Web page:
Our Backyard: Green Mountains

Nine ways to see Vermont's Green Mountains

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1. Summit Serenity

Climb to the top of 3,360-foot Belvidere Mountain’s 50-foot fire tower, and gain views into Canada and New Hampshire. Start at the Frank Post trailhead nine miles north of Eden Mills, and connect the Frank Post, Long, and Forester’s Trails to make a seven-mile loop. “Maybe once I’ve run into someone else hiking it,” says Tracy Lariviere (below).

2. Top Swimming Hole

Grab the rope swing and take a five-foot plunge into Ritterbush Pond, tucked in narrow, mossy, and deep Devil’s Gulch. Hike there via a three-mile out-and-back on a quiet segment of the Long Trail; start at the trailhead off VT 118, two miles south of Belvidere Corners.

3. Most Iconic Peak

The climb to the 4,083-foot, tundra-clad bald of Camel’s Hump is a Vermont rite of passage. Hike the Monroe Trail from Camel’s Hump Road for a 6.6-mile lollipop

4. Best Backpack

The southernmost 50 miles of the Long Trail feature starry skies, crystal springs, and views of four states. Start at MA 2 in North Adams, and hike to VT 30 near Mt. Bromley. Look for otter and loons at Stratton Pond, and moose near Story Spring Shelter.



5. Most Wildlife

The 17,841-acre Lye Brook Wilderness is a haven for black bear, beaver, and moose. Reader fave: an eight-mile out-and-back to Bourn Pond on the Branch Pond Trail; start from Kelley Stand Road, five miles from East Arlington.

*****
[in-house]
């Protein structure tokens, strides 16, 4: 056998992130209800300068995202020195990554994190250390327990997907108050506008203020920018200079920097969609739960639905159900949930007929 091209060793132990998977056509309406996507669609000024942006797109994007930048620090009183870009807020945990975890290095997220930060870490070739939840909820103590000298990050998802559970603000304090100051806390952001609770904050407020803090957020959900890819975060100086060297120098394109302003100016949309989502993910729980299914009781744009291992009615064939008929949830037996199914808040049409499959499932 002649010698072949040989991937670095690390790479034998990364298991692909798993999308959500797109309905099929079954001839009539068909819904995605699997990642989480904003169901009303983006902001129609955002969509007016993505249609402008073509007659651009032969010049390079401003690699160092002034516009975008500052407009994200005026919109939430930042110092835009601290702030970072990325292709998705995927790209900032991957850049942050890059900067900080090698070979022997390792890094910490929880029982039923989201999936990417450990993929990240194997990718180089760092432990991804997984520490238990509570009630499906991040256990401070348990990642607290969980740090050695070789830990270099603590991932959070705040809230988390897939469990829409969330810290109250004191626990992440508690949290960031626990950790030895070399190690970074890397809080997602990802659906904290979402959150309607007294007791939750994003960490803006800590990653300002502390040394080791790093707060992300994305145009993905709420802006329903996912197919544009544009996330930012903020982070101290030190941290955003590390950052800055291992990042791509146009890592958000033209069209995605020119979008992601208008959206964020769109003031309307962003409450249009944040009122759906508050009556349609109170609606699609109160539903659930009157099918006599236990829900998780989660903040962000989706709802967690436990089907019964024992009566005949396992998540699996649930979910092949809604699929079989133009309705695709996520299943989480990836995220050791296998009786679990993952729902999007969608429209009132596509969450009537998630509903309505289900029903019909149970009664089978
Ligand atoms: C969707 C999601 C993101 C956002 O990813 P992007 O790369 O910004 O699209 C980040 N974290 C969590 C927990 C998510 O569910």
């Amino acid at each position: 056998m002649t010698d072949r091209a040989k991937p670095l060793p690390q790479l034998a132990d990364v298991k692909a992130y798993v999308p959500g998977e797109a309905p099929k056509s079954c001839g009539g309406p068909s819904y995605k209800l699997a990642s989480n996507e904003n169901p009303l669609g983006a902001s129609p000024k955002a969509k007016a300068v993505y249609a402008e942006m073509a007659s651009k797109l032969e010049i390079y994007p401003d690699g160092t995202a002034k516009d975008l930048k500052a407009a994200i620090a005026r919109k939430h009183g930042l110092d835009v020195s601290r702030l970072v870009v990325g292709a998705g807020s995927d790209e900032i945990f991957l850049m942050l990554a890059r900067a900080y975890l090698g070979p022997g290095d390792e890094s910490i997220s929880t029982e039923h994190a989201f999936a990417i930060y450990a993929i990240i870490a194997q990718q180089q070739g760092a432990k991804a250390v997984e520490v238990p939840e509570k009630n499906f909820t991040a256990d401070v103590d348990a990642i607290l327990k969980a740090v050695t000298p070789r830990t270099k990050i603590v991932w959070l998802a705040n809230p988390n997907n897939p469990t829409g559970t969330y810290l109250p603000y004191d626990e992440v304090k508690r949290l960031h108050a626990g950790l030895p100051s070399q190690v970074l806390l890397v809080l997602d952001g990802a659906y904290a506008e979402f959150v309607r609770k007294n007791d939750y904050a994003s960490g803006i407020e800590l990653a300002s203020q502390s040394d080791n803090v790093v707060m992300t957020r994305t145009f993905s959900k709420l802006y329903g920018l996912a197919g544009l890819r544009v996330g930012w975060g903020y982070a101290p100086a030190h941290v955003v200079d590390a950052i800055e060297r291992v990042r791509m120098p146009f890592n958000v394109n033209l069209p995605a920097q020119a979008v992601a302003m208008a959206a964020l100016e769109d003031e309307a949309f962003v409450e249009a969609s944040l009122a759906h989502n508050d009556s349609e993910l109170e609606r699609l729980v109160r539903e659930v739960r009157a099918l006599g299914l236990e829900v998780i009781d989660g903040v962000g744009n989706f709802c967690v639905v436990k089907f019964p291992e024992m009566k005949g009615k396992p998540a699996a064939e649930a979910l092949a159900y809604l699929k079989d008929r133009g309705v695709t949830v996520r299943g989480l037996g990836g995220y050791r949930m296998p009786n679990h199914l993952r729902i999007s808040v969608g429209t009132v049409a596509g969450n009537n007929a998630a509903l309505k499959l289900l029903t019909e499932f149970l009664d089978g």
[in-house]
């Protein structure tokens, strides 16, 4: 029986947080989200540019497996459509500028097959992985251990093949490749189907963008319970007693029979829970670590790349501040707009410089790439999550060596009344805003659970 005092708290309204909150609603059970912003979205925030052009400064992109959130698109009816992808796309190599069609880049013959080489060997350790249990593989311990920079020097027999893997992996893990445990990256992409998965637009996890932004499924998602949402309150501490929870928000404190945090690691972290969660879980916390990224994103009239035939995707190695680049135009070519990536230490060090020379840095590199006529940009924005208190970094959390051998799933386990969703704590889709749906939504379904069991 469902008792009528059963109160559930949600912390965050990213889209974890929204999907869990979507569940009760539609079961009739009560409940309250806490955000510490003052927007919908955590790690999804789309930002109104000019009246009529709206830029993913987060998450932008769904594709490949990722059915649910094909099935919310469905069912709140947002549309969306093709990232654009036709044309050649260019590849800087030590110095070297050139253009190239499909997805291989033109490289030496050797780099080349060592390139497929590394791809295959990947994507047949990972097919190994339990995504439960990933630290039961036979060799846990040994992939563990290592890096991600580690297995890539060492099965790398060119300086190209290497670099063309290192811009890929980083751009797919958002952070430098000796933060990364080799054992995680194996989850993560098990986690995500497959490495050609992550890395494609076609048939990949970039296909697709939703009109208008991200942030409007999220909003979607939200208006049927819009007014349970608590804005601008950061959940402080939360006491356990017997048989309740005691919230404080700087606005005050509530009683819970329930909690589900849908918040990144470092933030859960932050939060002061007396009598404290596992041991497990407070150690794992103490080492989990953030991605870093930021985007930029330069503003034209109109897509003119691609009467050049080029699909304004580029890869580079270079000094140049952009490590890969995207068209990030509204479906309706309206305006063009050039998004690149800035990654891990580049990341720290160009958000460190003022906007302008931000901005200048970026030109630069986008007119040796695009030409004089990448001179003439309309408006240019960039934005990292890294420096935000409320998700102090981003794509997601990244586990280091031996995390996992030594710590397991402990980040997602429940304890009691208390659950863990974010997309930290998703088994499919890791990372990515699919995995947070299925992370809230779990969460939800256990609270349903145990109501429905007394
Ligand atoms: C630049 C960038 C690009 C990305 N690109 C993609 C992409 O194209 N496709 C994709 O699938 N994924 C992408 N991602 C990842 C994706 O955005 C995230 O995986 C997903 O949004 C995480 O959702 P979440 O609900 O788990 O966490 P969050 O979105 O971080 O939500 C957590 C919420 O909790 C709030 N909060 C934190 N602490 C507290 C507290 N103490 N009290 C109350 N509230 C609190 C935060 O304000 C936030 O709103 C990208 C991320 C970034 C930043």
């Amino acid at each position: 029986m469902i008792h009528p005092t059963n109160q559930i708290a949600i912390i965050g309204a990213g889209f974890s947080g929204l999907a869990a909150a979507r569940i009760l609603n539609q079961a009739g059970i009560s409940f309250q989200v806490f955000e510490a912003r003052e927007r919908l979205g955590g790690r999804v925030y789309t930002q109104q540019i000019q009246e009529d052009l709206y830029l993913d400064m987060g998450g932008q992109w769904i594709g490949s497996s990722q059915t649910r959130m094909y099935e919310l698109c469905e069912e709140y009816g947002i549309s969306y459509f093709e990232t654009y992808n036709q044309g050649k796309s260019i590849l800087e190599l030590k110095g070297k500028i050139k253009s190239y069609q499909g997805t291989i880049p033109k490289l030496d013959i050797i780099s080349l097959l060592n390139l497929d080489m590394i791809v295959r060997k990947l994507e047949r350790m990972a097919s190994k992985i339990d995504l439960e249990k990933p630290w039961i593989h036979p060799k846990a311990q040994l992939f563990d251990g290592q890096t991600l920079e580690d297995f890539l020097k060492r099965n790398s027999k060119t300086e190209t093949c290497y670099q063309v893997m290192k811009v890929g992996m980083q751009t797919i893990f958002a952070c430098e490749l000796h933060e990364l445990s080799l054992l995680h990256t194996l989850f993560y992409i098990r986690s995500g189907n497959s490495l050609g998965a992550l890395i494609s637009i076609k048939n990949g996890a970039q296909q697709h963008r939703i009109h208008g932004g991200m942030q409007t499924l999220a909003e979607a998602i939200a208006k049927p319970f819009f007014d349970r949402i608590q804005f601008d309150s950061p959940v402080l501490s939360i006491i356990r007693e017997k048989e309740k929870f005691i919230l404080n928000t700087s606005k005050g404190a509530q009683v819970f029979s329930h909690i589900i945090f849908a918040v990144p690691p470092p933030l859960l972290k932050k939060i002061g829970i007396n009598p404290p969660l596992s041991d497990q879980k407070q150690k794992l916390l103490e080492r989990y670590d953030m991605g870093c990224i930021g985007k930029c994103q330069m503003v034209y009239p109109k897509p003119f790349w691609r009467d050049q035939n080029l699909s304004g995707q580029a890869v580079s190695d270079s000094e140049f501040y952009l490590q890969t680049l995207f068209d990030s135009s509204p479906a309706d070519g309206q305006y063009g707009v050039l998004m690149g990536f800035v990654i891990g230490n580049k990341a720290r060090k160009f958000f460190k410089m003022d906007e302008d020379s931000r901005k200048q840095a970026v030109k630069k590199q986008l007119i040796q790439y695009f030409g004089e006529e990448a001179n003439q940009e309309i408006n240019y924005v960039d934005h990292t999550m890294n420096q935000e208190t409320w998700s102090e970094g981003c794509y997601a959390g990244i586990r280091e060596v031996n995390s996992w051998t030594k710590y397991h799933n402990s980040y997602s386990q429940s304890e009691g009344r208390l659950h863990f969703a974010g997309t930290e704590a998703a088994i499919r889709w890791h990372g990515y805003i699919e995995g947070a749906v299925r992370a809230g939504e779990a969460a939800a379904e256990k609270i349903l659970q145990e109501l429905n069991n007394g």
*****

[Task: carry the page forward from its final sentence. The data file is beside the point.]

6. Best Sunset

See the sun sink behind the Greens from Stowe Pinnacle, a 2,651-foot crag in the Worcester Range, via a 2.8-miler from Upper Hollow Road.

7. Prettiest Lake

Crystal-clear and 300 feet deep, Lake Willoughby is a parting gift from glaciers. See it from 2,751-foot Mt. Pisgah (take the South Trail from VT 5A, six miles north of West Burke). Return on the North Trail for a seven-mile day.

8. Favorite Campsite

Lay your bag by the soothing thunder of Big Falls, created by the Missisquoi River plunging 40 feet through a narrow gorge. Park at the turnout on River Road, 1.5 miles south from VT 105, then follow a 200-foot path to an 80-foot cliff directly above the falls. Camp on the right.

9. Best Ski Trail

The 300-mile Catamount Trail crosses Vermont top to bottom. Tackle its finest daylong stretch from VT 242 to Jay for a rolling, six-mile jaunt through snow-covered evergreens, says Lenny Christopher (below).


Tracy Lariviere, 36, of West Berkshire, Vermont, has spent the last 13 years exploring the Green Mountains, including hiking all 273 miles of the Long Trail. Section 11 (from VT 15 to Tollotson Camp) is hands-down her favorite, she says, because of its unmatched solitude.


Stowe-based professional photographer Lenny Christopher, 32, scours the state from mountaintop to pond-side looking for the perfect vista. Among his favorites: the long and spiny views north and south along the Greens, from Haystack Mountain above Hazen’s Notch.